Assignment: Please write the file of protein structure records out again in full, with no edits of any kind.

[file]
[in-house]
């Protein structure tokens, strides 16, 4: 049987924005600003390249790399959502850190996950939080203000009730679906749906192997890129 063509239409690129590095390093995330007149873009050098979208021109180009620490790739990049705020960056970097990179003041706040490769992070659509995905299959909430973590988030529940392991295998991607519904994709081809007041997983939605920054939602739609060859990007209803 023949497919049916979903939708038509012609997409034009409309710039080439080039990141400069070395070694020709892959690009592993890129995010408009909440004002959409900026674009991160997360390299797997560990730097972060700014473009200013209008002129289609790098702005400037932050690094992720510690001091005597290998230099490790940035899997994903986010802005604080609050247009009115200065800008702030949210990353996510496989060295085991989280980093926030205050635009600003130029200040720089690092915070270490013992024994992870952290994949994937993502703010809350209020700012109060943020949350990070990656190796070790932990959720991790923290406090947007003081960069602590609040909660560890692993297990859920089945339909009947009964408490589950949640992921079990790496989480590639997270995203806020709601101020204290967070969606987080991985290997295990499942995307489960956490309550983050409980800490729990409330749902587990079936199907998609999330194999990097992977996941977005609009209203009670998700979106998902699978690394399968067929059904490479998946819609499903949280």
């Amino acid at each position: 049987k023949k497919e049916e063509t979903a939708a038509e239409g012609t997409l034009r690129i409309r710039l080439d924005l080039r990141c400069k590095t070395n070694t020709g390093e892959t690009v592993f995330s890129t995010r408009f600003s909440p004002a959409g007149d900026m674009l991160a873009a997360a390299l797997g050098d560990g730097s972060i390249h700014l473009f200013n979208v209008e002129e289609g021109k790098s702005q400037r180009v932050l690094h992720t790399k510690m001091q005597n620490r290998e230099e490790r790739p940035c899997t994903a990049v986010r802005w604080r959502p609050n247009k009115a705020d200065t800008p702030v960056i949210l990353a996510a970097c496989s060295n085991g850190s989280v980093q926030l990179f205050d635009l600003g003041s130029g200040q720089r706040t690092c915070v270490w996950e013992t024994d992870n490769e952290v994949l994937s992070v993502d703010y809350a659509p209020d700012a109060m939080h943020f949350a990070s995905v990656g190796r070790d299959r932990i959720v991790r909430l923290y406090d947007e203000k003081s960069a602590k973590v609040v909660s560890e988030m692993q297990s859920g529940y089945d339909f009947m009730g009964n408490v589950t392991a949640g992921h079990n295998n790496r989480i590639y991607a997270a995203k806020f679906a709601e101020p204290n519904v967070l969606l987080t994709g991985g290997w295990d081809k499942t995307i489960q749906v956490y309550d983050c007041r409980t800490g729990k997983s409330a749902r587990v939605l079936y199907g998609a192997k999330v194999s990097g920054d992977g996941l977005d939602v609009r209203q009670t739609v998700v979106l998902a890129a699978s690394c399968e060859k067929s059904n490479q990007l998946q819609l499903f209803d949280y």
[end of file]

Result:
[in-house]
């Protein structure tokens, strides 16, 4: 049987924005600003390249790399959502850190996950939080203000009730679906749906192997890129 063509239409690129590095390093995330007149873009050098979208021109180009620490790739990049705020960056970097990179003041706040490769992070659509995905299959909430973590988030529940392991295998991607519904994709081809007041997983939605920054939602739609060859990007209803 023949497919049916979903939708038509012609997409034009409309710039080439080039990141400069070395070694020709892959690009592993890129995010408009909440004002959409900026674009991160997360390299797997560990730097972060700014473009200013209008002129289609790098702005400037932050690094992720510690001091005597290998230099490790940035899997994903986010802005604080609050247009009115200065800008702030949210990353996510496989060295085991989280980093926030205050635009600003130029200040720089690092915070270490013992024994992870952290994949994937993502703010809350209020700012109060943020949350990070990656190796070790932990959720991790923290406090947007003081960069602590609040909660560890692993297990859920089945339909009947009964408490589950949640992921079990790496989480590639997270995203806020709601101020204290967070969606987080991985290997295990499942995307489960956490309550983050409980800490729990409330749902587990079936199907998609999330194999990097992977996941977005609009209203009670998700979106998902699978690394399968067929059904490479998946819609499903949280």
């Amino acid at each position: 049987k023949k497919e049916e063509t979903a939708a038509e239409g012609t997409l034009r690129i409309r710039l080439d924005l080039r990141c400069k590095t070395n070694t020709g390093e892959t690009v592993f995330s890129t995010r408009f600003s909440p004002a959409g007149d900026m674009l991160a873009a997360a390299l797997g050098d560990g730097s972060i390249h700014l473009f200013n979208v209008e002129e289609g021109k790098s702005q400037r180009v932050l690094h992720t790399k510690m001091q005597n620490r290998e230099e490790r790739p940035c899997t994903a990049v986010r802005w604080r959502p609050n247009k009115a705020d200065t800008p702030v960056i949210l990353a996510a970097c496989s060295n085991g850190s989280v980093q926030l990179f205050d635009l600003g003041s130029g200040q720089r706040t690092c915070v270490w996950e013992t024994d992870n490769e952290v994949l994937s992070v993502d703010y809350a659509p209020d700012a109060m939080h943020f949350a990070s995905v990656g190796r070790d299959r932990i959720v991790r909430l923290y406090d947007e203000k003081s960069a602590k973590v609040v909660s560890e988030m692993q297990s859920g529940y089945d339909f009947m009730g009964n408490v589950t392991a949640g992921h079990n295998n790496r989480i590639y991607a997270a995203k806020f679906a709601e101020p204290n519904v967070l969606l987080t994709g991985g290997w295990d081809k499942t995307i489960q749906v956490y309550d983050c007041r409980t800490g729990k997983s409330a749902r587990v939605l079936y199907g998609a192997k999330v194999s990097g920054d992977g996941l977005d939602v609009r209203q009670t739609v998700v979106l998902a890129a699978s690394c399968e060859k067929s059904n490479q990007l998946q819609l499903f209803d949280y």